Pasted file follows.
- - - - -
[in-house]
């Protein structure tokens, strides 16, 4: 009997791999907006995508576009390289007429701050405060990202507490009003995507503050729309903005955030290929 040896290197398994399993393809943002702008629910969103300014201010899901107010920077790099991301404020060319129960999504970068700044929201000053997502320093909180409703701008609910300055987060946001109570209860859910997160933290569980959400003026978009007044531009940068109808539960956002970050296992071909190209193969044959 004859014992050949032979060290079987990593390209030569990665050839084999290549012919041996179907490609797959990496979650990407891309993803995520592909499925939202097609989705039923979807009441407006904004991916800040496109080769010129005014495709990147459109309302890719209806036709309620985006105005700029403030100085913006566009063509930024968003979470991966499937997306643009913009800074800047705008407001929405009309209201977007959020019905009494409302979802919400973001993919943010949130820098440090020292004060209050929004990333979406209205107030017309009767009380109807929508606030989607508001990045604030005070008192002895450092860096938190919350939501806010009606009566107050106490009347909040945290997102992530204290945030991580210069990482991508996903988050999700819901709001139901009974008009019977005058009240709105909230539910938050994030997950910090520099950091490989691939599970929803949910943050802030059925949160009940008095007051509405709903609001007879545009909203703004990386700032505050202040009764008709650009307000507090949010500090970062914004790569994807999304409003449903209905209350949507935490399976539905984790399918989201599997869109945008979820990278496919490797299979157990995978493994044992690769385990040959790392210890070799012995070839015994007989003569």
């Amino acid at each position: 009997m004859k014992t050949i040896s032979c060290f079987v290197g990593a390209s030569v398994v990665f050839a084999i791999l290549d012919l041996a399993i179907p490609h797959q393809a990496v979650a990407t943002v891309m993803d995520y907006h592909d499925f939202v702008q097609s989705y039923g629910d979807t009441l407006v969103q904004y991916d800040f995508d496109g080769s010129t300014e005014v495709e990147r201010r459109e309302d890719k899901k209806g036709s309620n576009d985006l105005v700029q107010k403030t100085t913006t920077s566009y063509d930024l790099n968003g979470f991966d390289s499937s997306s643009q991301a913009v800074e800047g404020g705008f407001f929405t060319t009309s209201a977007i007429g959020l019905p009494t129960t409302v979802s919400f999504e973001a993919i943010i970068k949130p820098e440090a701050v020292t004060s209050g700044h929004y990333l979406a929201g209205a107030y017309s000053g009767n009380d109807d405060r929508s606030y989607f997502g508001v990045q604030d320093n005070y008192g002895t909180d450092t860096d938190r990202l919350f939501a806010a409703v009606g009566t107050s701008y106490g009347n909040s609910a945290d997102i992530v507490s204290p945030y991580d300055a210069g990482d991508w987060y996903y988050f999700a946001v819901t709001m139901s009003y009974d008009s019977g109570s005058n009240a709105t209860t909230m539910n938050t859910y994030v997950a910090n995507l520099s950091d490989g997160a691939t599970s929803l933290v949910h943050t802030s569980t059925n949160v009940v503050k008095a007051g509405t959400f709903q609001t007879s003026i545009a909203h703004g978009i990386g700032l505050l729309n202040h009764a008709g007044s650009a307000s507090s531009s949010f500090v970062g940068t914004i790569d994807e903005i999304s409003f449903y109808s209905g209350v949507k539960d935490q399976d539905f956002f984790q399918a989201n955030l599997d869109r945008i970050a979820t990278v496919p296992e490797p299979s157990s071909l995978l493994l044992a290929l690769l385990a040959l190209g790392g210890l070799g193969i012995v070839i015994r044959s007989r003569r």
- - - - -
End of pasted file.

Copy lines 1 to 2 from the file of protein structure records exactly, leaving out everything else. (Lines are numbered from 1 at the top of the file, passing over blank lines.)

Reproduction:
[in-house]
């Protein structure tokens, strides 16, 4: 009997791999907006995508576009390289007429701050405060990202507490009003995507503050729309903005955030290929 040896290197398994399993393809943002702008629910969103300014201010899901107010920077790099991301404020060319129960999504970068700044929201000053997502320093909180409703701008609910300055987060946001109570209860859910997160933290569980959400003026978009007044531009940068109808539960956002970050296992071909190209193969044959 004859014992050949032979060290079987990593390209030569990665050839084999290549012919041996179907490609797959990496979650990407891309993803995520592909499925939202097609989705039923979807009441407006904004991916800040496109080769010129005014495709990147459109309302890719209806036709309620985006105005700029403030100085913006566009063509930024968003979470991966499937997306643009913009800074800047705008407001929405009309209201977007959020019905009494409302979802919400973001993919943010949130820098440090020292004060209050929004990333979406209205107030017309009767009380109807929508606030989607508001990045604030005070008192002895450092860096938190919350939501806010009606009566107050106490009347909040945290997102992530204290945030991580210069990482991508996903988050999700819901709001139901009974008009019977005058009240709105909230539910938050994030997950910090520099950091490989691939599970929803949910943050802030059925949160009940008095007051509405709903609001007879545009909203703004990386700032505050202040009764008709650009307000507090949010500090970062914004790569994807999304409003449903209905209350949507935490399976539905984790399918989201599997869109945008979820990278496919490797299979157990995978493994044992690769385990040959790392210890070799012995070839015994007989003569």